The next step of professionalism is to arrive prepared. I do not just mean with your stethoscope in hand and your white coat pressed, I mean prepared to do the task for which you will be assigned. If you’re doing a sub-I in medicine and you have a patient with an obscure complication of Polycythemia Vera, read about it! That way on rounds when the attending looks at you, you have more to offer about the pathology than “I think it’s a bloodborne disorder.” Similarly, for my budding surgical colleagues, if I ask you to tie a suture, do not hesitate. It tells me you have not practiced or you are afraid of failing. Trust me, we have all been in your shoes and we expect you to still fail at your stage. What we are really testing you on is if you prepared, and with that is the implication that you recognize the time that we – as an institution and department – are taking in your education is valuable. While this may seem like something most people should have picked up on during their clinical MS3 year, it is much harder to implement with the constraints of the long hours required during a sub-I, especially as fatigue sets in. Forming a routine of preparing every night after your shift, no matter how tired you are, is paramount to success during your time on the wards.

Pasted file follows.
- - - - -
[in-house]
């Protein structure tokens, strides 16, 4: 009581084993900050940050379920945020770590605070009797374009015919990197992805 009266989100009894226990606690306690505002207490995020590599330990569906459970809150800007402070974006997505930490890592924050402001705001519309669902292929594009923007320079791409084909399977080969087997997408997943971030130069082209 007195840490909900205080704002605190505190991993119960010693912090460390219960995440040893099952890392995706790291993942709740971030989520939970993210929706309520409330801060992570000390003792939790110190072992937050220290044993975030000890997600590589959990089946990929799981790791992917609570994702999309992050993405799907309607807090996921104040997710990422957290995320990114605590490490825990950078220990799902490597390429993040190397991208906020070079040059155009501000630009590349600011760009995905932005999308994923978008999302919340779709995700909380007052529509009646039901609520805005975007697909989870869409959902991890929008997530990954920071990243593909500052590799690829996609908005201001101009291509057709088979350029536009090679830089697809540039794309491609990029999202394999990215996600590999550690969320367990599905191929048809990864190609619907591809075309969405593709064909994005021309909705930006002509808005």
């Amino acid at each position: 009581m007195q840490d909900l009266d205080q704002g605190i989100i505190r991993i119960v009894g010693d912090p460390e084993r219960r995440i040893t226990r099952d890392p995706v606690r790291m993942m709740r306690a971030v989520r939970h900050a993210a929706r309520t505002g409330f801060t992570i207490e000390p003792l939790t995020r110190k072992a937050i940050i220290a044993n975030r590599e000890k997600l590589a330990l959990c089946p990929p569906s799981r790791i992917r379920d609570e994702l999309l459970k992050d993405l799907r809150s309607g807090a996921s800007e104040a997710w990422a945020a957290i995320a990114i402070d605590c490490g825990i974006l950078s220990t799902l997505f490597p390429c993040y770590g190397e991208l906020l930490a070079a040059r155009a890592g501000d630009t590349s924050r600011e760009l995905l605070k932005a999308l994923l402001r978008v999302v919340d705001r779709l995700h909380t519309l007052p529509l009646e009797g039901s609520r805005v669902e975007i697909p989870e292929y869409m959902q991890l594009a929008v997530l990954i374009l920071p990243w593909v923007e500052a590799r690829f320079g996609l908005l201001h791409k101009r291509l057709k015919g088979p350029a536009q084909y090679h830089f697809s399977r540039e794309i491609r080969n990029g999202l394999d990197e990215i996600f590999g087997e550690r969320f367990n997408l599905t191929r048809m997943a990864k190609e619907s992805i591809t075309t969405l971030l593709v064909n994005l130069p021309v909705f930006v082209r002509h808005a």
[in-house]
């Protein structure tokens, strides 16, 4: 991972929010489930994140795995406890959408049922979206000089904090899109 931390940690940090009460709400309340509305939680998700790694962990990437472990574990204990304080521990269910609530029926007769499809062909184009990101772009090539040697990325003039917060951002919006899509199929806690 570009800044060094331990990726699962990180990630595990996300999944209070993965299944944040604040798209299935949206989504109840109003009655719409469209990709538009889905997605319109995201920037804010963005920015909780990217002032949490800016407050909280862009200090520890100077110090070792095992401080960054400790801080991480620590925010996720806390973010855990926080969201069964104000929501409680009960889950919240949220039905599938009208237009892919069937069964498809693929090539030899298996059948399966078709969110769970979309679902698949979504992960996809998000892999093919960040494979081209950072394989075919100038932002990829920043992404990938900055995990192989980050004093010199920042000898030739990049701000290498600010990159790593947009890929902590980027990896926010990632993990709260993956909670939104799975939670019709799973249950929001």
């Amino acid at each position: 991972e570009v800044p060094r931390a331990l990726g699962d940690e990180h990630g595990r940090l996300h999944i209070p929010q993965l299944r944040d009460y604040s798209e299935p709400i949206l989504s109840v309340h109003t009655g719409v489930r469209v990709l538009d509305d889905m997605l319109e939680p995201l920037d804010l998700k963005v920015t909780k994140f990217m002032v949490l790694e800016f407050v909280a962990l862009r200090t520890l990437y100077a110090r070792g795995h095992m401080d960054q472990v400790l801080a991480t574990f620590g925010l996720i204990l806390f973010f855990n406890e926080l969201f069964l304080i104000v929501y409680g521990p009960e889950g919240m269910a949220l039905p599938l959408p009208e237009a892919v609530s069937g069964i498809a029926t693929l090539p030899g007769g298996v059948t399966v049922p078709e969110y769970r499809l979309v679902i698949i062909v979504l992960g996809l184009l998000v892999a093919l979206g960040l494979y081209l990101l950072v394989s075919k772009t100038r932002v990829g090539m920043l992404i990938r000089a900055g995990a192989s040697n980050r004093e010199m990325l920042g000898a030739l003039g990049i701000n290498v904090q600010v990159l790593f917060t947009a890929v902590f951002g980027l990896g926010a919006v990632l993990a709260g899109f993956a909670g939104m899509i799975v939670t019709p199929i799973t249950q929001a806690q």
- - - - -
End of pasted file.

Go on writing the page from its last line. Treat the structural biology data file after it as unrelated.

3 | Other tools for success
Another key to success is camaraderie. As residents, you will quickly realize that your department and clinical service are able to treat the endless onslaught of disease on a daily basis by working as a team. Most students are pretty good about being team players during third year and keep an eye out for each other. However, many student’s competitive natures come out when they start their sub-I’s. Though you may not think it, you are under scrutiny by people who are continuously searching for red flags in your behavior. The thing that disappoints me most about candidates rotating with us is finding out from someone (nurses who overheard, office staff, other residents) that the sub-I’s are not working as a team. What you do not want is to be the student who is the cause of that rift. On the other hand, demonstrating strong collaborative behavior with other students as well as the residents and attendings will vastly improve how you are viewed by that program.